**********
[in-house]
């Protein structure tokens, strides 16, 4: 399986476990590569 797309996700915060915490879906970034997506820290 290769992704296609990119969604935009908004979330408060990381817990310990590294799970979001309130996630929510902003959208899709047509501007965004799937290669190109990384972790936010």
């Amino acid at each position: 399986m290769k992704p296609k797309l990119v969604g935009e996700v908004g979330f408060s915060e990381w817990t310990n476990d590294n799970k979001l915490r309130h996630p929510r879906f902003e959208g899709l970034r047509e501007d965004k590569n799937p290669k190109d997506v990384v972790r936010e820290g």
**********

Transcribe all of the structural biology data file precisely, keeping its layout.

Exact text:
[in-house]
């Protein structure tokens, strides 16, 4: 399986476990590569 797309996700915060915490879906970034997506820290 290769992704296609990119969604935009908004979330408060990381817990310990590294799970979001309130996630929510902003959208899709047509501007965004799937290669190109990384972790936010």
């Amino acid at each position: 399986m290769k992704p296609k797309l990119v969604g935009e996700v908004g979330f408060s915060e990381w817990t310990n476990d590294n799970k979001l915490r309130h996630p929510r879906f902003e959208g899709l970034r047509e501007d965004k590569n799937p290669k190109d997506v990384v972790r936010e820290g």